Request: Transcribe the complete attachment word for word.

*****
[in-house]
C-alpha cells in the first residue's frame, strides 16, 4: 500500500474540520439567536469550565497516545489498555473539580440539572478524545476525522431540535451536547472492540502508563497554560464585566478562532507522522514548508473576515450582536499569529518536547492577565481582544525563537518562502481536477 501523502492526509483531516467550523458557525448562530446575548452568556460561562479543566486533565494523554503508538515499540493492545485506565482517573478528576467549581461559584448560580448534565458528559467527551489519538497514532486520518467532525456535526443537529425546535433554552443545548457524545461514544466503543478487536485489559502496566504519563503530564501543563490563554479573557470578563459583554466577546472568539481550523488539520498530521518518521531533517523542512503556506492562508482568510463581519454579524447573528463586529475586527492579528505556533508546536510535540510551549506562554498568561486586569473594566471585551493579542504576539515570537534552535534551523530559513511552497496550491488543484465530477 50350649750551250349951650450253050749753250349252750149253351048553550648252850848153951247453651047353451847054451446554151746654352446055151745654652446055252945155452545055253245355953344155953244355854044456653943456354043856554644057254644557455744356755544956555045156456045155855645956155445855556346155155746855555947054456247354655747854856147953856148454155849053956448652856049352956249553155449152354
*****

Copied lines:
[in-house]
C-alpha cells in the first residue's frame, strides 16, 4: 500500500474540520439567536469550565497516545489498555473539580440539572478524545476525522431540535451536547472492540502508563497554560464585566478562532507522522514548508473576515450582536499569529518536547492577565481582544525563537518562502481536477 501523502492526509483531516467550523458557525448562530446575548452568556460561562479543566486533565494523554503508538515499540493492545485506565482517573478528576467549581461559584448560580448534565458528559467527551489519538497514532486520518467532525456535526443537529425546535433554552443545548457524545461514544466503543478487536485489559502496566504519563503530564501543563490563554479573557470578563459583554466577546472568539481550523488539520498530521518518521531533517523542512503556506492562508482568510463581519454579524447573528463586529475586527492579528505556533508546536510535540510551549506562554498568561486586569473594566471585551493579542504576539515570537534552535534551523530559513511552497496550491488543484465530477 50350649750551250349951650450253050749753250349252750149253351048553550648252850848153951247453651047353451847054451446554151746654352446055151745654652446055252945155452545055253245355953344155953244355854044456653943456354043856554644057254644557455744356755544956555045156456045155855645956155445855556346155155746855555947054456247354655747854856147953856148454155849053956448652856049352956249553155449152354